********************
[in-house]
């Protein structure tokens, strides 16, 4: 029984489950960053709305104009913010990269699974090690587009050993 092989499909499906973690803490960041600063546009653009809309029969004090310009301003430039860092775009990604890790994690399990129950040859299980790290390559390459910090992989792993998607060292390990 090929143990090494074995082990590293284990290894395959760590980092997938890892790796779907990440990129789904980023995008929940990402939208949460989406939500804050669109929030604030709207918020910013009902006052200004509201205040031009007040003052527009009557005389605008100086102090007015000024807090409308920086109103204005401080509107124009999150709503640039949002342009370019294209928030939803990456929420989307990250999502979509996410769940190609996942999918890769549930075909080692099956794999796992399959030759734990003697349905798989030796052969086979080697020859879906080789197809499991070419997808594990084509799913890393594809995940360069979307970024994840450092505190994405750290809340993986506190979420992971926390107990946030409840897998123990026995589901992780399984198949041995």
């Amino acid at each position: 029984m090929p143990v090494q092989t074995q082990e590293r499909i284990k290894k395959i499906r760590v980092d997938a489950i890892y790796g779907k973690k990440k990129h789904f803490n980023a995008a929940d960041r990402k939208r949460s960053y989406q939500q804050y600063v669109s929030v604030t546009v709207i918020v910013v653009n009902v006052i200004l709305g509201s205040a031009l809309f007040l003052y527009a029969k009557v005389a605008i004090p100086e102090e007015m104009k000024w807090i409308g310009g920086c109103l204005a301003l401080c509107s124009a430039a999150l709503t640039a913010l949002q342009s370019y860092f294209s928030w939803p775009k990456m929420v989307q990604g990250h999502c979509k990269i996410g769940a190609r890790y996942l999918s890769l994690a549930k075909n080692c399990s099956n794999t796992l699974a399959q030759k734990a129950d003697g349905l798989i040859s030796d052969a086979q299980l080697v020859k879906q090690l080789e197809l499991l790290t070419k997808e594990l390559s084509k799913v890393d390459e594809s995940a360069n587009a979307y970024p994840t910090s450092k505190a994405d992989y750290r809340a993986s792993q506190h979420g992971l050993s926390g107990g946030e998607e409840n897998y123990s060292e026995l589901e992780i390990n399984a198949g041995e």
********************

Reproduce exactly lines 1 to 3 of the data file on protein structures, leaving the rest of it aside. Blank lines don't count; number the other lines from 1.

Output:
[in-house]
């Protein structure tokens, strides 16, 4: 029984489950960053709305104009913010990269699974090690587009050993 092989499909499906973690803490960041600063546009653009809309029969004090310009301003430039860092775009990604890790994690399990129950040859299980790290390559390459910090992989792993998607060292390990 090929143990090494074995082990590293284990290894395959760590980092997938890892790796779907990440990129789904980023995008929940990402939208949460989406939500804050669109929030604030709207918020910013009902006052200004509201205040031009007040003052527009009557005389605008100086102090007015000024807090409308920086109103204005401080509107124009999150709503640039949002342009370019294209928030939803990456929420989307990250999502979509996410769940190609996942999918890769549930075909080692099956794999796992399959030759734990003697349905798989030796052969086979080697020859879906080789197809499991070419997808594990084509799913890393594809995940360069979307970024994840450092505190994405750290809340993986506190979420992971926390107990946030409840897998123990026995589901992780399984198949041995």
């Amino acid at each position: 029984m090929p143990v090494q092989t074995q082990e590293r499909i284990k290894k395959i499906r760590v980092d997938a489950i890892y790796g779907k973690k990440k990129h789904f803490n980023a995008a929940d960041r990402k939208r949460s960053y989406q939500q804050y600063v669109s929030v604030t546009v709207i918020v910013v653009n009902v006052i200004l709305g509201s205040a031009l809309f007040l003052y527009a029969k009557v005389a605008i004090p100086e102090e007015m104009k000024w807090i409308g310009g920086c109103l204005a301003l401080c509107s124009a430039a999150l709503t640039a913010l949002q342009s370019y860092f294209s928030w939803p775009k990456m929420v989307q990604g990250h999502c979509k990269i996410g769940a190609r890790y996942l999918s890769l994690a549930k075909n080692c399990s099956n794999t796992l699974a399959q030759k734990a129950d003697g349905l798989i040859s030796d052969a086979q299980l080697v020859k879906q090690l080789e197809l499991l790290t070419k997808e594990l390559s084509k799913v890393d390459e594809s995940a360069n587009a979307y970024p994840t910090s450092k505190a994405d992989y750290r809340a993986s792993q506190h979420g992971l050993s926390g107990g946030e998607e409840n897998y123990s060292e026995l589901e992780i390990n399984a198949g041995e």